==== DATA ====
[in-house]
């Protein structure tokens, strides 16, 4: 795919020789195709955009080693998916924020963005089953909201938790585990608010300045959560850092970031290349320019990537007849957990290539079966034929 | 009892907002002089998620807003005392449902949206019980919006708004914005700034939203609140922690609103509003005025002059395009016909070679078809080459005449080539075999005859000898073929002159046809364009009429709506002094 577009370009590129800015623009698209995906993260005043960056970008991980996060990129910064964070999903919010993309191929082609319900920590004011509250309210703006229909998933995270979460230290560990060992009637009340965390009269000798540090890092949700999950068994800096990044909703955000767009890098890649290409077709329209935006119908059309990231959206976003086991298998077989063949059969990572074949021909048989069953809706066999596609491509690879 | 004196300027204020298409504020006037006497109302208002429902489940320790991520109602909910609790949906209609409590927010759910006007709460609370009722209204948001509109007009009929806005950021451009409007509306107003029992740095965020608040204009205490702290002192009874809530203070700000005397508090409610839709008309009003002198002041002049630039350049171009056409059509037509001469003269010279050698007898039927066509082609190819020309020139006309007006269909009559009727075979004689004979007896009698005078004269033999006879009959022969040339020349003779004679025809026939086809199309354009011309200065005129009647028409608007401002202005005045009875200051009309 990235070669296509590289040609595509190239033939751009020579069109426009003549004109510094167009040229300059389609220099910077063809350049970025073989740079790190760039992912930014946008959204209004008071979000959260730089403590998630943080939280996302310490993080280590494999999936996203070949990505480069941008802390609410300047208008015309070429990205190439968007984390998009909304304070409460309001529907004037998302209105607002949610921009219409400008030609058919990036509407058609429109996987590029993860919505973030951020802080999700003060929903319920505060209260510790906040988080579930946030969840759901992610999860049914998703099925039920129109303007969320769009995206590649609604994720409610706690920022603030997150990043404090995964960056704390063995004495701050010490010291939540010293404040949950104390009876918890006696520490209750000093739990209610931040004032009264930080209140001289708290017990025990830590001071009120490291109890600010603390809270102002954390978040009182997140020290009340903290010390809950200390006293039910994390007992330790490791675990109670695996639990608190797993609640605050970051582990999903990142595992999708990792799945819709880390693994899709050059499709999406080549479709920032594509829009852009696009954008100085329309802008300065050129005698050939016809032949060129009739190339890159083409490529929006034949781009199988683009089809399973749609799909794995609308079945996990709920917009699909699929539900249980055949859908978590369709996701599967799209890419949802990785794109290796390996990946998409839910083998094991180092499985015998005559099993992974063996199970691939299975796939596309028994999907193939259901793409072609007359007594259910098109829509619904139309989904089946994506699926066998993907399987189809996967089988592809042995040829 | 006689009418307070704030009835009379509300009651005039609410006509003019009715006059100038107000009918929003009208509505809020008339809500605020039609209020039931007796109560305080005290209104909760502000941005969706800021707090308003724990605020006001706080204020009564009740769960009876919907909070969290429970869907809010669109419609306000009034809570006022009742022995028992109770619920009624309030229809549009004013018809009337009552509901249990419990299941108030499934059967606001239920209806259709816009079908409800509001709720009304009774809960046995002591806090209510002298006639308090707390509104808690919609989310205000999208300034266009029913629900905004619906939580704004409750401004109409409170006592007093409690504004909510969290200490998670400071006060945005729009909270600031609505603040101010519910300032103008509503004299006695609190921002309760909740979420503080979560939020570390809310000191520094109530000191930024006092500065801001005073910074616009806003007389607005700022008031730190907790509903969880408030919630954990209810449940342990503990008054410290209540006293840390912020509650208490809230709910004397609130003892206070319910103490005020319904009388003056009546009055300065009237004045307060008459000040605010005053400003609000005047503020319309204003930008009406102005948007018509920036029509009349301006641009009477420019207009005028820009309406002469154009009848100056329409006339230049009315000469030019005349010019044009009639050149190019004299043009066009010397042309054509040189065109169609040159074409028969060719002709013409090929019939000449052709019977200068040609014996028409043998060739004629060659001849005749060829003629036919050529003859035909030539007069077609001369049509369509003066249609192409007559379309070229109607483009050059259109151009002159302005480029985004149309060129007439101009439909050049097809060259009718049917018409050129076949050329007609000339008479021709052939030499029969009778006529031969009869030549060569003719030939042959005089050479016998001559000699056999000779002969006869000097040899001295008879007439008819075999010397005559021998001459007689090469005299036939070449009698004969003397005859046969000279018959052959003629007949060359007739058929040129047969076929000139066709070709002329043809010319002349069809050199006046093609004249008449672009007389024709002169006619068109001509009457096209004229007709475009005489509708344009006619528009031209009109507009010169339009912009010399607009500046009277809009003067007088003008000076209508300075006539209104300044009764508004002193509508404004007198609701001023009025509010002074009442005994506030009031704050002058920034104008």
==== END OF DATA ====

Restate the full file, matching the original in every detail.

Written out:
[in-house]
């Protein structure tokens, strides 16, 4: 795919020789195709955009080693998916924020963005089953909201938790585990608010300045959560850092970031290349320019990537007849957990290539079966034929 | 009892907002002089998620807003005392449902949206019980919006708004914005700034939203609140922690609103509003005025002059395009016909070679078809080459005449080539075999005859000898073929002159046809364009009429709506002094 577009370009590129800015623009698209995906993260005043960056970008991980996060990129910064964070999903919010993309191929082609319900920590004011509250309210703006229909998933995270979460230290560990060992009637009340965390009269000798540090890092949700999950068994800096990044909703955000767009890098890649290409077709329209935006119908059309990231959206976003086991298998077989063949059969990572074949021909048989069953809706066999596609491509690879 | 004196300027204020298409504020006037006497109302208002429902489940320790991520109602909910609790949906209609409590927010759910006007709460609370009722209204948001509109007009009929806005950021451009409007509306107003029992740095965020608040204009205490702290002192009874809530203070700000005397508090409610839709008309009003002198002041002049630039350049171009056409059509037509001469003269010279050698007898039927066509082609190819020309020139006309007006269909009559009727075979004689004979007896009698005078004269033999006879009959022969040339020349003779004679025809026939086809199309354009011309200065005129009647028409608007401002202005005045009875200051009309 990235070669296509590289040609595509190239033939751009020579069109426009003549004109510094167009040229300059389609220099910077063809350049970025073989740079790190760039992912930014946008959204209004008071979000959260730089403590998630943080939280996302310490993080280590494999999936996203070949990505480069941008802390609410300047208008015309070429990205190439968007984390998009909304304070409460309001529907004037998302209105607002949610921009219409400008030609058919990036509407058609429109996987590029993860919505973030951020802080999700003060929903319920505060209260510790906040988080579930946030969840759901992610999860049914998703099925039920129109303007969320769009995206590649609604994720409610706690920022603030997150990043404090995964960056704390063995004495701050010490010291939540010293404040949950104390009876918890006696520490209750000093739990209610931040004032009264930080209140001289708290017990025990830590001071009120490291109890600010603390809270102002954390978040009182997140020290009340903290010390809950200390006293039910994390007992330790490791675990109670695996639990608190797993609640605050970051582990999903990142595992999708990792799945819709880390693994899709050059499709999406080549479709920032594509829009852009696009954008100085329309802008300065050129005698050939016809032949060129009739190339890159083409490529929006034949781009199988683009089809399973749609799909794995609308079945996990709920917009699909699929539900249980055949859908978590369709996701599967799209890419949802990785794109290796390996990946998409839910083998094991180092499985015998005559099993992974063996199970691939299975796939596309028994999907193939259901793409072609007359007594259910098109829509619904139309989904089946994506699926066998993907399987189809996967089988592809042995040829 | 006689009418307070704030009835009379509300009651005039609410006509003019009715006059100038107000009918929003009208509505809020008339809500605020039609209020039931007796109560305080005290209104909760502000941005969706800021707090308003724990605020006001706080204020009564009740769960009876919907909070969290429970869907809010669109419609306000009034809570006022009742022995028992109770619920009624309030229809549009004013018809009337009552509901249990419990299941108030499934059967606001239920209806259709816009079908409800509001709720009304009774809960046995002591806090209510002298006639308090707390509104808690919609989310205000999208300034266009029913629900905004619906939580704004409750401004109409409170006592007093409690504004909510969290200490998670400071006060945005729009909270600031609505603040101010519910300032103008509503004299006695609190921002309760909740979420503080979560939020570390809310000191520094109530000191930024006092500065801001005073910074616009806003007389607005700022008031730190907790509903969880408030919630954990209810449940342990503990008054410290209540006293840390912020509650208490809230709910004397609130003892206070319910103490005020319904009388003056009546009055300065009237004045307060008459000040605010005053400003609000005047503020319309204003930008009406102005948007018509920036029509009349301006641009009477420019207009005028820009309406002469154009009848100056329409006339230049009315000469030019005349010019044009009639050149190019004299043009066009010397042309054509040189065109169609040159074409028969060719002709013409090929019939000449052709019977200068040609014996028409043998060739004629060659001849005749060829003629036919050529003859035909030539007069077609001369049509369509003066249609192409007559379309070229109607483009050059259109151009002159302005480029985004149309060129007439101009439909050049097809060259009718049917018409050129076949050329007609000339008479021709052939030499029969009778006529031969009869030549060569003719030939042959005089050479016998001559000699056999000779002969006869000097040899001295008879007439008819075999010397005559021998001459007689090469005299036939070449009698004969003397005859046969000279018959052959003629007949060359007739058929040129047969076929000139066709070709002329043809010319002349069809050199006046093609004249008449672009007389024709002169006619068109001509009457096209004229007709475009005489509708344009006619528009031209009109507009010169339009912009010399607009500046009277809009003067007088003008000076209508300075006539209104300044009764508004002193509508404004007198609701001023009025509010002074009442005994506030009031704050002058920034104008």